What's in Store for Investors, Savers in 2016

Practical Economics

What's in Store for Investors, Savers in 2016

Look for more bumps ahead, but a bear market is unlikely.


On October 20, 2015—10 weeks before the end of the year—nine members of our staff sat down to plan our investing outlook for 2016. Talk about sticking our necks out. But senior editor Anne Kates Smith, who wrote our main outlook story, thought it might actually be “less dangerous” to make a prediction for 2016 than it was for 2015. Her reasoning: We already experienced a stock market correction last summer, and the bull recovered nicely.

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Look for more bumps ahead, but a bear market in 2016 is unlikely. Besides, says Anne, predicting a bear market would be “a fool’s errand,” not least because it could scare off long-term investors who should stay in the market no matter what. Despite a nerve-racking lack of consensus on Wall Street, here’s our bottom line: Economic growth and a recovery in corporate earnings point to stock-price gains in the mid single digits, plus another couple of percentage points for dividends.

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Of course, the 800-pound gorilla lurking behind any attempt to predict stock prices is the Federal Reserve, which has been sending on-again, off-again signals regarding higher interest rates. Our consensus is summed up succinctly by senior editor Jeff Kosnett, who writes our Income Investing column and is editor of Kiplinger’s Investing for Incomenewsletter. Opines Jeff: “Fed, schmed.”

If the Fed raises short-term rates incrementally throughout 2016 and into 2017, as expected, the increases are likely to be so modest that you’ll hardly notice. In fact, predicts Jeff, “low bond yields are an entrenched fact of life and will be around for the rest of this decade.”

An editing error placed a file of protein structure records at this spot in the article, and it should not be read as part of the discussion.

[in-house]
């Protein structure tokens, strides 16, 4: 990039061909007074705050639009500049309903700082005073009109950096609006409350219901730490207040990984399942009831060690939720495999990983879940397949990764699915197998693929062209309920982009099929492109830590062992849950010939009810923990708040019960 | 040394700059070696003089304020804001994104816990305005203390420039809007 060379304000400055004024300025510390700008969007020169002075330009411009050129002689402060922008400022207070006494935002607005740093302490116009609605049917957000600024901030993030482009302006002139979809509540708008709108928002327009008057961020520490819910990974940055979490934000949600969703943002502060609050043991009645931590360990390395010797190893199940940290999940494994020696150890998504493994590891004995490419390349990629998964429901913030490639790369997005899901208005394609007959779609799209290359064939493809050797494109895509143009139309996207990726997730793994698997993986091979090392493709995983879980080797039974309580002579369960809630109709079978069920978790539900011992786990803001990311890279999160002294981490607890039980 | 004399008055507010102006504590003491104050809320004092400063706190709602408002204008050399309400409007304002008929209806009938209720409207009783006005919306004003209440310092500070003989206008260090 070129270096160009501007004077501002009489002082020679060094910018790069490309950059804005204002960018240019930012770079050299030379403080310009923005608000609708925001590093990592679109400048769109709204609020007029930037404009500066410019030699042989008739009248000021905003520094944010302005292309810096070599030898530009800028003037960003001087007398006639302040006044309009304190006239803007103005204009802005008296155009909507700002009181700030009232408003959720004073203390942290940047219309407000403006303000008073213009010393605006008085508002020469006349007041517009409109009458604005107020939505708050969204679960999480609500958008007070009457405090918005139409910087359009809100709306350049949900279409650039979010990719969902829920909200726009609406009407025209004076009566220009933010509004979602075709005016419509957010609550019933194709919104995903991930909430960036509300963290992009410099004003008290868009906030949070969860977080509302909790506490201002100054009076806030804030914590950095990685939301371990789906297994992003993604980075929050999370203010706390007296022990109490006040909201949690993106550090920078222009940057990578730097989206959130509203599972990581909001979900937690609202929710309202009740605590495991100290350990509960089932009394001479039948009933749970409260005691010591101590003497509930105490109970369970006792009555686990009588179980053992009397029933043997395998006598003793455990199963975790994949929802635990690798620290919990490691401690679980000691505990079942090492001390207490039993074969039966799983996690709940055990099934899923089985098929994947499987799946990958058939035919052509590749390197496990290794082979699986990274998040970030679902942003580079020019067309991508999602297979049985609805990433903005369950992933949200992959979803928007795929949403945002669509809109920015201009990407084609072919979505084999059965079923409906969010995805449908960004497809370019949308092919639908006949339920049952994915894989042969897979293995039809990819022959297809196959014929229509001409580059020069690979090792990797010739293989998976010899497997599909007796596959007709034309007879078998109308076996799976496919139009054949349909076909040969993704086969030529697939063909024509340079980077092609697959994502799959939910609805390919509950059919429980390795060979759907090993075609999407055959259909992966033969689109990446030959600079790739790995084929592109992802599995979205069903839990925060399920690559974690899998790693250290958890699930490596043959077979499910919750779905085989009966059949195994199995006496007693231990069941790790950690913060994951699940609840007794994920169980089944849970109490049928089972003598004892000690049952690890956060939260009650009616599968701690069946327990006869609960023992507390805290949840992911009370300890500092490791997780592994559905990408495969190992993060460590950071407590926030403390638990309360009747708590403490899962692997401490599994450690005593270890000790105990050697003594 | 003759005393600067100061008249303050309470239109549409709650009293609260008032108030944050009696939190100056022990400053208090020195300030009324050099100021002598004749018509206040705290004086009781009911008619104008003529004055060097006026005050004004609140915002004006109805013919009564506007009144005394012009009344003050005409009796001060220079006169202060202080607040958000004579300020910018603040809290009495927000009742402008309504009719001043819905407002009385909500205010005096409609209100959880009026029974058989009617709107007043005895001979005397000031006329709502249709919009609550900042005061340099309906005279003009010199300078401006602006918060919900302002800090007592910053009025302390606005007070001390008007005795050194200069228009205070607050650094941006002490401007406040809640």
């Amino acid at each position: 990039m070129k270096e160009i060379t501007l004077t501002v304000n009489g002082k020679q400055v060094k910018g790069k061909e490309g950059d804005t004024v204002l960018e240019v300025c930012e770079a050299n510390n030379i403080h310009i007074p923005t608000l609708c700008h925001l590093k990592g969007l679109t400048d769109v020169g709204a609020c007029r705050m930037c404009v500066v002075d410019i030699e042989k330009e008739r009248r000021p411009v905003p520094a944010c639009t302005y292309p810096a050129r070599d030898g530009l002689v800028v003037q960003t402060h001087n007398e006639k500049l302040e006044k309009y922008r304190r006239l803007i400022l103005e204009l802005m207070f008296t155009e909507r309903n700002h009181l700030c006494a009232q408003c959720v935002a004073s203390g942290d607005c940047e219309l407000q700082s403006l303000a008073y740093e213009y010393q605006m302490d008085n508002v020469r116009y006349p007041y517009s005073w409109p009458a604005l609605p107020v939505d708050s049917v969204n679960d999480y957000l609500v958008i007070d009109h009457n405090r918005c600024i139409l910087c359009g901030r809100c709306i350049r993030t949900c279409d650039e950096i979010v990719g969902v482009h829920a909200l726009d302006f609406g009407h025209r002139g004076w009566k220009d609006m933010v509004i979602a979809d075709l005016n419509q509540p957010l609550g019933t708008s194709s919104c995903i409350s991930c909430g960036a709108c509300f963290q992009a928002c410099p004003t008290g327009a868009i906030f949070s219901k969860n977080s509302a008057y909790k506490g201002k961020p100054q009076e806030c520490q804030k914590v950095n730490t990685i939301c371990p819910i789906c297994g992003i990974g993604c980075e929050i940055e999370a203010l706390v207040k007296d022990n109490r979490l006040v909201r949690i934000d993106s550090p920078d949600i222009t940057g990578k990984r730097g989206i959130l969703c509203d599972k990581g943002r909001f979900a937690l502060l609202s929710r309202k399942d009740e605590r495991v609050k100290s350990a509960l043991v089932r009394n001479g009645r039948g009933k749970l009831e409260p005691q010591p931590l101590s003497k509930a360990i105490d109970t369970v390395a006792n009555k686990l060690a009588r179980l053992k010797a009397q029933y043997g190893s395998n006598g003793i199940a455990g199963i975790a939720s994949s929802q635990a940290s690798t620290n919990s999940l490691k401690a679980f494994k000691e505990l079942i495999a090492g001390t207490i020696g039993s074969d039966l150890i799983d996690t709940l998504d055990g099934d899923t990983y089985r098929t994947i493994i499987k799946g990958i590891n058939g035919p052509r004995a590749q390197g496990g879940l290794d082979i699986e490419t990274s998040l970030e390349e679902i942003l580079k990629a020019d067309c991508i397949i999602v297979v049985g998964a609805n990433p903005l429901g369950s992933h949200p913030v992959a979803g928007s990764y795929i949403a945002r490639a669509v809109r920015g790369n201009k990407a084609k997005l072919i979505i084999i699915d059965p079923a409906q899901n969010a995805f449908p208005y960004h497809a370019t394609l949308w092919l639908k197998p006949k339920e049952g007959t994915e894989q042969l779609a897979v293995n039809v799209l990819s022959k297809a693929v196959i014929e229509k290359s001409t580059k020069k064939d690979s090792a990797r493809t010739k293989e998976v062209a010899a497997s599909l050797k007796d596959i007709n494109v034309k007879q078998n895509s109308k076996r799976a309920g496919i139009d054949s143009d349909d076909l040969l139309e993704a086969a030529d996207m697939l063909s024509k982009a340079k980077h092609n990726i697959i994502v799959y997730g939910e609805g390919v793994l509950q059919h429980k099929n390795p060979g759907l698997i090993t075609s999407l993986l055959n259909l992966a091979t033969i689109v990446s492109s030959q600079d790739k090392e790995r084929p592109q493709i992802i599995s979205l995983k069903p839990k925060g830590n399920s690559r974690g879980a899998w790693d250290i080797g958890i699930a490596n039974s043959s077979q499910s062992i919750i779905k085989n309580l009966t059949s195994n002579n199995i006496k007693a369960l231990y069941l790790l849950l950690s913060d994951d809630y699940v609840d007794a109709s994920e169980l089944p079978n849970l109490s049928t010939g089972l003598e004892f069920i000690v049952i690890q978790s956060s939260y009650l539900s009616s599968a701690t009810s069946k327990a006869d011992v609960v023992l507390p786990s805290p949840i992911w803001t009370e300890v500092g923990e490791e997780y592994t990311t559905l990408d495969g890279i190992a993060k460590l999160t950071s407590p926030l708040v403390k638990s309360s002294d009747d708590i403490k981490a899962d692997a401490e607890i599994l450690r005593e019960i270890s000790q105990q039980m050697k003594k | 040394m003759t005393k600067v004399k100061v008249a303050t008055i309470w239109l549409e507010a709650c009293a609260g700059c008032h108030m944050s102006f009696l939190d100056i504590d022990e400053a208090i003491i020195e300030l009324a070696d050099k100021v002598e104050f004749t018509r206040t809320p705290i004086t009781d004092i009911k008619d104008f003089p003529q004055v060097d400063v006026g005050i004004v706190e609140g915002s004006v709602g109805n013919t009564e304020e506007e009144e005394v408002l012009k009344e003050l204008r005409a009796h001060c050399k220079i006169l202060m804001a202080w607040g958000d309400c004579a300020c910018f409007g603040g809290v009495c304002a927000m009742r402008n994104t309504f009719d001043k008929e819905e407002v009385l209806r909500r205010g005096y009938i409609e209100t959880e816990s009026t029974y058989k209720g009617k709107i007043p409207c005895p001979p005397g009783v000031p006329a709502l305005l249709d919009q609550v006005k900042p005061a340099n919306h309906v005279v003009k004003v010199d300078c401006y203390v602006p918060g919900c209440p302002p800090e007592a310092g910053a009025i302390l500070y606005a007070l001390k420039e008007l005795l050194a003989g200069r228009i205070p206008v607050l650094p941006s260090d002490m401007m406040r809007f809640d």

Since 2008, the U.S. Treasury has been able to sell more than $1 trillion in Treasury bills at an interest rate of precisely 0%—a boon for the government but a disaster for long-suffering savers. Assuming rates begin to inch up, “the pain (and gain) will be minimal for some time,” reports contributing editor Lisa Gerstner in her interest-rate outlook.

We’re not the only ones weary of Fed watching. Fixed-income specialist Marilyn Cohen, CEO of Envision Capital Management, concludes that individual investors “have to stop reading about what the Fed is or is not going to do and make conservative, well-analyzed investments.”

That’s where we come in. In her outlook story, Anne advises investors to stick with quality both here and abroad. Associate editor Daren Fonda lists eight stocks to buy and five to sell. In The Contrarian Investor, a new feature, Daren also makes the case for beaten-down master limited partnerships. In his column, Jeff recommends sectors that can supplement a core bond fund or ETF. And Lisa tells how to eke out the most from your savings.

Keeping a promise. As a follow-up to my October column on What Women Want, I promised that readers would see more stories on financial issues of particular interest to women. This month, three stories illustrate my point that although men and women use the same financial products and services, women often face different situations and have different priorities. For example, in our special report on pensions, women should pay close attention to how to build a lifetime income stream and choose a survivor option. We also clarify Congress’s recent changes to Social Security claiming strategies that affect married couples and spousal benefits. In Caring for the Caregiver, we offer advice and encouragement to readers—including a number of our Kiplinger colleagues—who are caring for elderly family members. Both men and women take on this role, but about 60% of caregivers are women, according to AARP.

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